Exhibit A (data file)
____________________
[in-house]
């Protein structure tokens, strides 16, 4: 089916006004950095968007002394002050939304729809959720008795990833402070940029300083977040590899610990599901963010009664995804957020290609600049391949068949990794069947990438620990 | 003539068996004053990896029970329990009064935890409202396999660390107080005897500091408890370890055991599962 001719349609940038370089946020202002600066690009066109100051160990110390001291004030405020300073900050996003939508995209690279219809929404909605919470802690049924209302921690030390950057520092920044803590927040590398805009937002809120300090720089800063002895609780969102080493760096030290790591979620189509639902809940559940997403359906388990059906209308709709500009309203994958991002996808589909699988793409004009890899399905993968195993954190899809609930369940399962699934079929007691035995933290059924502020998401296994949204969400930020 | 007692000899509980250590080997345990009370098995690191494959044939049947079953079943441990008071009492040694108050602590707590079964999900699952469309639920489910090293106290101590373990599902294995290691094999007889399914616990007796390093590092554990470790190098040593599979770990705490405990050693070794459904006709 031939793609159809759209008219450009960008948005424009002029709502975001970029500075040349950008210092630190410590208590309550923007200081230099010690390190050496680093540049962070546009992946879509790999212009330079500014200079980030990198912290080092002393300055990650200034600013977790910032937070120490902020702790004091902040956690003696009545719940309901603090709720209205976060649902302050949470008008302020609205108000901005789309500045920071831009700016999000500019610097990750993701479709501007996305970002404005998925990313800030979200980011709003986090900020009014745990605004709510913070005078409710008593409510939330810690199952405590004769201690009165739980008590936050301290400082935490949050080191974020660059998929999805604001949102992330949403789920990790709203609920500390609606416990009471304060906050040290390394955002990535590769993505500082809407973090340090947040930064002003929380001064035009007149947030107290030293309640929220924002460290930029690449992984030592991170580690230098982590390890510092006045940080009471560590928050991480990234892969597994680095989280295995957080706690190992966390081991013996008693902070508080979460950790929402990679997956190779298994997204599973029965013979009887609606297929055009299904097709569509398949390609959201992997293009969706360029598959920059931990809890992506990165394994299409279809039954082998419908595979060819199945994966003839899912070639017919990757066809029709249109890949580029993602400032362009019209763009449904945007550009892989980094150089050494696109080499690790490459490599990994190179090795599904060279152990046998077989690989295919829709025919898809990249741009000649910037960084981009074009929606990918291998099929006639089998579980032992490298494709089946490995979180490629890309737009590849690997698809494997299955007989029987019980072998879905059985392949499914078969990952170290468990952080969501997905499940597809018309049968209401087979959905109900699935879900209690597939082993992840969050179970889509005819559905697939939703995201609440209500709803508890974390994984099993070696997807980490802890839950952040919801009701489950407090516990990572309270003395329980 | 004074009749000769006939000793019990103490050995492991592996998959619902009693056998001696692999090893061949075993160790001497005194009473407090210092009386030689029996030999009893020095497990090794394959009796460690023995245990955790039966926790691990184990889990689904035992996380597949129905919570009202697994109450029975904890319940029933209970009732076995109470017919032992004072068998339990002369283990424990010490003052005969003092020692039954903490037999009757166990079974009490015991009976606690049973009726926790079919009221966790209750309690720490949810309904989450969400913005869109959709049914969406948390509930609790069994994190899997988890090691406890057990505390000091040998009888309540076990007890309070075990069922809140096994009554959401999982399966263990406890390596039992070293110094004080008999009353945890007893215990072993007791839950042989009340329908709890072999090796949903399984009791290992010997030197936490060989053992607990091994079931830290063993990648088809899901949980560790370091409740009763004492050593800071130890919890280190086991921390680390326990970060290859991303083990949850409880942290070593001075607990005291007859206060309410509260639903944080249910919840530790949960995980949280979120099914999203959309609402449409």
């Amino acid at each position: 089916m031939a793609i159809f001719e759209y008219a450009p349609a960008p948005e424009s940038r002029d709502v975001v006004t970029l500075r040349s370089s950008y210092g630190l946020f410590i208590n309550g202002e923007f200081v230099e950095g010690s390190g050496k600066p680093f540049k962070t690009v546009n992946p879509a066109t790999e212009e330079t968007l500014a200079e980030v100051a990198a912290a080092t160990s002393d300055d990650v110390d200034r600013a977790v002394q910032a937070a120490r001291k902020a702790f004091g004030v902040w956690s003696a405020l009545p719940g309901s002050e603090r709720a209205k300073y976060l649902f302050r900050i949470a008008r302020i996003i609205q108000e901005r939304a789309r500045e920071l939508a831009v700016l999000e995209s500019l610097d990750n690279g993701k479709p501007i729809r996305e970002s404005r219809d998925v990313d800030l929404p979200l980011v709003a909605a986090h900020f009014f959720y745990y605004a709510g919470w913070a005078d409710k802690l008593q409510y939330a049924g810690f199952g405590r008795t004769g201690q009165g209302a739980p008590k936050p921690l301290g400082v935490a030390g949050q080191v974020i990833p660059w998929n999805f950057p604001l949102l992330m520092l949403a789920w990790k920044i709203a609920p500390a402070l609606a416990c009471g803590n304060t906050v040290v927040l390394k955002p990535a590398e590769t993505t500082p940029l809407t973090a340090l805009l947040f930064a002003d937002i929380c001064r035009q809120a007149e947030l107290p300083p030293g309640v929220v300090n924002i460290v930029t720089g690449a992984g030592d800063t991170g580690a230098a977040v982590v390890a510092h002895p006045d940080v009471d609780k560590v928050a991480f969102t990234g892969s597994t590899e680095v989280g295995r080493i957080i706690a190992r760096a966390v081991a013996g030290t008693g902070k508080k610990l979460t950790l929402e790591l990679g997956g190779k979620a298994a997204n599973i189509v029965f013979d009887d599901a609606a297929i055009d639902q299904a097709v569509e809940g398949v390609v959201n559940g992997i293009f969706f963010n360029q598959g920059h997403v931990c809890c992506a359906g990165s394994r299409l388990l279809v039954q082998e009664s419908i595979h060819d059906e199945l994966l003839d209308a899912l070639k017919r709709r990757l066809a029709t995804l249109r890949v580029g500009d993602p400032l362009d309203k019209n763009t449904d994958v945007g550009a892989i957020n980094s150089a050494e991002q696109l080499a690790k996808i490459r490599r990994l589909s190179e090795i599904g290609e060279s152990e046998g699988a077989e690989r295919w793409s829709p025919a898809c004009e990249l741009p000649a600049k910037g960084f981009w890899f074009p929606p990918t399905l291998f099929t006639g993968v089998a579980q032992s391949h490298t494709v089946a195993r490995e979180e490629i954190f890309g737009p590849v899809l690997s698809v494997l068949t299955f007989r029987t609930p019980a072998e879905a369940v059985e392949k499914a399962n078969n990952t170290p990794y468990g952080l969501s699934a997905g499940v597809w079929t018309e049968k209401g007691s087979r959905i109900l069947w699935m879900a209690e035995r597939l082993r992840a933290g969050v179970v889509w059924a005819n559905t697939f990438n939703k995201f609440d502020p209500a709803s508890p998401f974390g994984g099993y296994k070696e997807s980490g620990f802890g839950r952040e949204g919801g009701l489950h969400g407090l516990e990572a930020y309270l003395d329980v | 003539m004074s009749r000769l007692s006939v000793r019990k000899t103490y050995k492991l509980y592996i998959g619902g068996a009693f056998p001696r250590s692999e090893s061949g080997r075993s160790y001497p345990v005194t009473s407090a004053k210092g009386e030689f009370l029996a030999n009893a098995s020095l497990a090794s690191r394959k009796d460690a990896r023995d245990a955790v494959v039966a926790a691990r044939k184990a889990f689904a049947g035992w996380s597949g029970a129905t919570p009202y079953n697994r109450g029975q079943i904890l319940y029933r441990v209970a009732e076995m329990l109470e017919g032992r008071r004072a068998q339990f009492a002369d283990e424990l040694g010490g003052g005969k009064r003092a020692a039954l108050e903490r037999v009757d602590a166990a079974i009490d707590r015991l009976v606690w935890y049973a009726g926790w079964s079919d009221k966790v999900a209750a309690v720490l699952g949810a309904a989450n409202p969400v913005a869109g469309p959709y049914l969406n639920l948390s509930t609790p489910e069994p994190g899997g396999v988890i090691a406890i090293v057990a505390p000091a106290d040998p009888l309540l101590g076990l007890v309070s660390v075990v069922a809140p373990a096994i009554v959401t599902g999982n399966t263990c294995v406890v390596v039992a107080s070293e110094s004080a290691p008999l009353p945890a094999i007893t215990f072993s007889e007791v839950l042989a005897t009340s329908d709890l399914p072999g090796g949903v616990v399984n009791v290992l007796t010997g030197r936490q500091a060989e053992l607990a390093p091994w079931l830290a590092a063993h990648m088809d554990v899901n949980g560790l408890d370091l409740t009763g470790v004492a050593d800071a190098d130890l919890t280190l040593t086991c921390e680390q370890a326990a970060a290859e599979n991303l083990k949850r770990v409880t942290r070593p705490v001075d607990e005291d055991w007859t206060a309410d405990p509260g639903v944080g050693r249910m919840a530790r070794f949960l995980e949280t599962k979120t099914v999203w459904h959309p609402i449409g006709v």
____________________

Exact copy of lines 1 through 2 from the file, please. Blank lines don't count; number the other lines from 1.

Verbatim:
[in-house]
């Protein structure tokens, strides 16, 4: 089916006004950095968007002394002050939304729809959720008795990833402070940029300083977040590899610990599901963010009664995804957020290609600049391949068949990794069947990438620990 | 003539068996004053990896029970329990009064935890409202396999660390107080005897500091408890370890055991599962 001719349609940038370089946020202002600066690009066109100051160990110390001291004030405020300073900050996003939508995209690279219809929404909605919470802690049924209302921690030390950057520092920044803590927040590398805009937002809120300090720089800063002895609780969102080493760096030290790591979620189509639902809940559940997403359906388990059906209308709709500009309203994958991002996808589909699988793409004009890899399905993968195993954190899809609930369940399962699934079929007691035995933290059924502020998401296994949204969400930020 | 007692000899509980250590080997345990009370098995690191494959044939049947079953079943441990008071009492040694108050602590707590079964999900699952469309639920489910090293106290101590373990599902294995290691094999007889399914616990007796390093590092554990470790190098040593599979770990705490405990050693070794459904006709 031939793609159809759209008219450009960008948005424009002029709502975001970029500075040349950008210092630190410590208590309550923007200081230099010690390190050496680093540049962070546009992946879509790999212009330079500014200079980030990198912290080092002393300055990650200034600013977790910032937070120490902020702790004091902040956690003696009545719940309901603090709720209205976060649902302050949470008008302020609205108000901005789309500045920071831009700016999000500019610097990750993701479709501007996305970002404005998925990313800030979200980011709003986090900020009014745990605004709510913070005078409710008593409510939330810690199952405590004769201690009165739980008590936050301290400082935490949050080191974020660059998929999805604001949102992330949403789920990790709203609920500390609606416990009471304060906050040290390394955002990535590769993505500082809407973090340090947040930064002003929380001064035009007149947030107290030293309640929220924002460290930029690449992984030592991170580690230098982590390890510092006045940080009471560590928050991480990234892969597994680095989280295995957080706690190992966390081991013996008693902070508080979460950790929402990679997956190779298994997204599973029965013979009887609606297929055009299904097709569509398949390609959201992997293009969706360029598959920059931990809890992506990165394994299409279809039954082998419908595979060819199945994966003839899912070639017919990757066809029709249109890949580029993602400032362009019209763009449904945007550009892989980094150089050494696109080499690790490459490599990994190179090795599904060279152990046998077989690989295919829709025919898809990249741009000649910037960084981009074009929606990918291998099929006639089998579980032992490298494709089946490995979180490629890309737009590849690997698809494997299955007989029987019980072998879905059985392949499914078969990952170290468990952080969501997905499940597809018309049968209401087979959905109900699935879900209690597939082993992840969050179970889509005819559905697939939703995201609440209500709803508890974390994984099993070696997807980490802890839950952040919801009701489950407090516990990572309270003395329980 | 004074009749000769006939000793019990103490050995492991592996998959619902009693056998001696692999090893061949075993160790001497005194009473407090210092009386030689029996030999009893020095497990090794394959009796460690023995245990955790039966926790691990184990889990689904035992996380597949129905919570009202697994109450029975904890319940029933209970009732076995109470017919032992004072068998339990002369283990424990010490003052005969003092020692039954903490037999009757166990079974009490015991009976606690049973009726926790079919009221966790209750309690720490949810309904989450969400913005869109959709049914969406948390509930609790069994994190899997988890090691406890057990505390000091040998009888309540076990007890309070075990069922809140096994009554959401999982399966263990406890390596039992070293110094004080008999009353945890007893215990072993007791839950042989009340329908709890072999090796949903399984009791290992010997030197936490060989053992607990091994079931830290063993990648088809899901949980560790370091409740009763004492050593800071130890919890280190086991921390680390326990970060290859991303083990949850409880942290070593001075607990005291007859206060309410509260639903944080249910919840530790949960995980949280979120099914999203959309609402449409």